I got divorced from my husband of 10 years before Christmas. We’d been slowly drifting apart for a while – there was no sexual chemistry and we became more like friends.
He also changed over the past two years and was barely ever at home, preferring to go out with his friends. He was also away on football trips most weekends. It was tough for me as we have two children together.
Since he moved out and we divorced, he’s been in contact a lot. He says he still wants to look after me but, although I want him to look after his kids, I don’t want him feeling like he has any responsibility towards me.
He admits he’s struggled since moving out and also admitted he’d had a bit of a mid-life crisis during our marriage and that he wants to make it up to me. He’s also dropped many hints that he still loves me.
The thing is, I’ve moved on and I’m looking forward to a new life, but it’s hard when my ex is always hanging around. I’ve told him I love him, but only as a friend and that we’ll never be more than friends and co-parents.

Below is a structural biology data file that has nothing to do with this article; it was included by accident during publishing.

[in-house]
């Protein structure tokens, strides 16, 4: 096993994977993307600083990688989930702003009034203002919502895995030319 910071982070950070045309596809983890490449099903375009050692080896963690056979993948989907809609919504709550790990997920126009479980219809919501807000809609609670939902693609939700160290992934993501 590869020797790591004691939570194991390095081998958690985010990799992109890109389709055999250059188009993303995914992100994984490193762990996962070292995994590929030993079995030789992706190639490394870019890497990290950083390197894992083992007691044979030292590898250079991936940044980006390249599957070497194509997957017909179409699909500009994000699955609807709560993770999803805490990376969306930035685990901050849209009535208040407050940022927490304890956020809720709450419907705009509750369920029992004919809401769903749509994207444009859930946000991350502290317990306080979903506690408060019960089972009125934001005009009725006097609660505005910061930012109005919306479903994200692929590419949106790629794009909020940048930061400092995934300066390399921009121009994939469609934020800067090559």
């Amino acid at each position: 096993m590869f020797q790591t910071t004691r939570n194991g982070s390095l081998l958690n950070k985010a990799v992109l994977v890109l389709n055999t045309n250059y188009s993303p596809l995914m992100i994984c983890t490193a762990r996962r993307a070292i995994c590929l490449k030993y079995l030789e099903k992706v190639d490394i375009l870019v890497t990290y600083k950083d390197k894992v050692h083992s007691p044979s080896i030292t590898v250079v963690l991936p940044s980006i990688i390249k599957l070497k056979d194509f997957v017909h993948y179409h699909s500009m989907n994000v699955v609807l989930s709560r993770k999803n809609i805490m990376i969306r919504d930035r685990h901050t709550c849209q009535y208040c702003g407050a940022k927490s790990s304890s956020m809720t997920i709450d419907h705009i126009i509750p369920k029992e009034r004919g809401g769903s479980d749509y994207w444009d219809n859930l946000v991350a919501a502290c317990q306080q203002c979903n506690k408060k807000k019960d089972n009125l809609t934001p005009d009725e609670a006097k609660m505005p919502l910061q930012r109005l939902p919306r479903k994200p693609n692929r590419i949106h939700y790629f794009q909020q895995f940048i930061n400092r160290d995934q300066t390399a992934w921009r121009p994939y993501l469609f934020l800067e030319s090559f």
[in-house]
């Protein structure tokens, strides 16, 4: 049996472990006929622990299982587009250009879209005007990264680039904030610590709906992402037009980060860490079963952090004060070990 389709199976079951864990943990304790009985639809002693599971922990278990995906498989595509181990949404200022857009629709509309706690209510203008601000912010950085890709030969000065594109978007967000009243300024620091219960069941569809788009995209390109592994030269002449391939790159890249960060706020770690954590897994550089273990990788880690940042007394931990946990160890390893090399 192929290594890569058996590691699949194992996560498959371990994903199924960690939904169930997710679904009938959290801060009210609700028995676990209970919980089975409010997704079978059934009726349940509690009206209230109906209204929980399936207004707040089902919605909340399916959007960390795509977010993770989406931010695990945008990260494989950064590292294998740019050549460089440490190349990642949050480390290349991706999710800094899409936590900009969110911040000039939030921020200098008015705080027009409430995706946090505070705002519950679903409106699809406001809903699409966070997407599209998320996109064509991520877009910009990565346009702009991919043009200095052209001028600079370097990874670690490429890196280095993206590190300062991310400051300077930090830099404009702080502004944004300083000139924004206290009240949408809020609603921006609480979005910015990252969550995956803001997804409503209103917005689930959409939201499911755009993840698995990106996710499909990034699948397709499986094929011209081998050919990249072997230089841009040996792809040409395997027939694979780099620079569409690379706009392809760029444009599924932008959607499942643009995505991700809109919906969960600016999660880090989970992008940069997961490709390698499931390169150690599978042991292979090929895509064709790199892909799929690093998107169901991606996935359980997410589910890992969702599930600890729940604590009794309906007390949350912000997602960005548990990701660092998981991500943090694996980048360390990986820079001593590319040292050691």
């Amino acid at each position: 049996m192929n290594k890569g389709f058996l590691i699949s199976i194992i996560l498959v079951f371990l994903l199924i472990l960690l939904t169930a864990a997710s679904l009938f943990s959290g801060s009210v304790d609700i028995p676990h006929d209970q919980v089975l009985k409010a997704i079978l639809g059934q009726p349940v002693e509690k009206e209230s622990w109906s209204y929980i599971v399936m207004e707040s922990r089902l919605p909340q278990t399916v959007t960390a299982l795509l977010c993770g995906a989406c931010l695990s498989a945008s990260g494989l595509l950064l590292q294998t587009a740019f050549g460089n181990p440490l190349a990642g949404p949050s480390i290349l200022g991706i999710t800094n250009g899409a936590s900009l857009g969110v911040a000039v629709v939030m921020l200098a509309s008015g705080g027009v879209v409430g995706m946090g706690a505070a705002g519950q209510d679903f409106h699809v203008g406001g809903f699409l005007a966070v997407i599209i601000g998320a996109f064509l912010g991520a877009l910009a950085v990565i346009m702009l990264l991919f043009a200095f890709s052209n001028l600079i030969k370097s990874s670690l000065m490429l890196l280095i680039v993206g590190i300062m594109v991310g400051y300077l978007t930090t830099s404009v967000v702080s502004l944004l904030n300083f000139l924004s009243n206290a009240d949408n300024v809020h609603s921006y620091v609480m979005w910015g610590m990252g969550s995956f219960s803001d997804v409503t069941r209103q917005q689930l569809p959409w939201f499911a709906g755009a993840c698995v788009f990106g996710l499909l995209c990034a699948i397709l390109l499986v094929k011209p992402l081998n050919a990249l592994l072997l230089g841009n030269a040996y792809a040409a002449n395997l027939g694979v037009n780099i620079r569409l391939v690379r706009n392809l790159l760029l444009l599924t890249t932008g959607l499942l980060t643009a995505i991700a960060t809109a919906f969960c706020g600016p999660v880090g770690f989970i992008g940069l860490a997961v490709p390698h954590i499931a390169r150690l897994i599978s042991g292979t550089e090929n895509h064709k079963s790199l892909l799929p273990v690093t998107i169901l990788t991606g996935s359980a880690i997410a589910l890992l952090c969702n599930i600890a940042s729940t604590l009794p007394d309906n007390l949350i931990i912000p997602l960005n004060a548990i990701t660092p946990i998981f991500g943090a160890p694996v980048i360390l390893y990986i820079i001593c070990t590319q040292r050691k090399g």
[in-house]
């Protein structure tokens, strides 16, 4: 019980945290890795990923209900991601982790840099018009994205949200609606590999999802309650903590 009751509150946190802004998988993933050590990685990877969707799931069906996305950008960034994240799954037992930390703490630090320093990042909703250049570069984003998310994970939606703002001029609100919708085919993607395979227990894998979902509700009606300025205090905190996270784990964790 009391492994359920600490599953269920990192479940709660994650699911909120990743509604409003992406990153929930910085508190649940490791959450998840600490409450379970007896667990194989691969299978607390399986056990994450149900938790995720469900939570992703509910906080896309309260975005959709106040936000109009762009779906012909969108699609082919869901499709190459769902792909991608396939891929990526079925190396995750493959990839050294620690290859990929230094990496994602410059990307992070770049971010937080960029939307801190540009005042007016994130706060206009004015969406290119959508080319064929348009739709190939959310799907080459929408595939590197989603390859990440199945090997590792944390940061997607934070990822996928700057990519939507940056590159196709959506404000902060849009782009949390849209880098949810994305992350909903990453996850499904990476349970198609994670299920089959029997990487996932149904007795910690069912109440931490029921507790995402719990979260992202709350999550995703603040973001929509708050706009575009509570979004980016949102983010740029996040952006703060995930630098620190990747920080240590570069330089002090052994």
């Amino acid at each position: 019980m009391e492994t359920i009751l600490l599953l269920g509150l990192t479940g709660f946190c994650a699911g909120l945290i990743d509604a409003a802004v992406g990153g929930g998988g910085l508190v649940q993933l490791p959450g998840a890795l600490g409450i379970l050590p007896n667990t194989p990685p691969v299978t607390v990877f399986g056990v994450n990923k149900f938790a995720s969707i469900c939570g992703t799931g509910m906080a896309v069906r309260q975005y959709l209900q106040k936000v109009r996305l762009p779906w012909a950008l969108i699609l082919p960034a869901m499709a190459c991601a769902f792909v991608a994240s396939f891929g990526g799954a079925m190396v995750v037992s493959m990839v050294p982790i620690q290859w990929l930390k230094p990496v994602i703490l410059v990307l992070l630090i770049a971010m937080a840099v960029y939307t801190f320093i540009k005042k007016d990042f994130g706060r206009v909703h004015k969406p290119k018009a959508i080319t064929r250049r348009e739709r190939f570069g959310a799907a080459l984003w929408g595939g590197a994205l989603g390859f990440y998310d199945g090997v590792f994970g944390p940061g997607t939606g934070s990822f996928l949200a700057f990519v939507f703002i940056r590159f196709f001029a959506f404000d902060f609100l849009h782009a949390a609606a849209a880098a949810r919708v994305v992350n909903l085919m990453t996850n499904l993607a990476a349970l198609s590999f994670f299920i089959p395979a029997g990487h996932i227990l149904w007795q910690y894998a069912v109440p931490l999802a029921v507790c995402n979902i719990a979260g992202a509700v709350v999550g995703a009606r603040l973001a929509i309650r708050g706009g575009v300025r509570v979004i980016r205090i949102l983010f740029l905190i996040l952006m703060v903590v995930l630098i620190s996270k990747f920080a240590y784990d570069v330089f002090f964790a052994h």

I don’t want to upset him, but I feel I need to get my message across once and for all – he’s just not hearing it.
He doesn’t want to hear it! I get it though, because I was in a similar situation. When a divorce is pretty amicable, you’re still friends and you share children, it’s harder to break the ties. When I divorced my first husband, we carried on for quite a long time as if we were still together, chatting frequently on the phone. But it had an impact on my new relationship, so I had to make a choice.
I explained to my ex that we couldn’t be in each other’s lives so much and he understood. But when you know each other so well and are very comfortable with each other, it’s a really hard habit to break.
So I’d explain to your ex that you need to put some boundaries in place and you only want to talk to him when it concerns your children.
You probably can be mates again once some time has passed and you’ve both made inroads into creating new lives for yourselves.
Focus on the kids – they will also prefer a routine they understand. It may confuse them to see their parents together all the time when you’re living in different houses and they’ve been told you’re no longer married.
Dating, relationships, sex and break-ups
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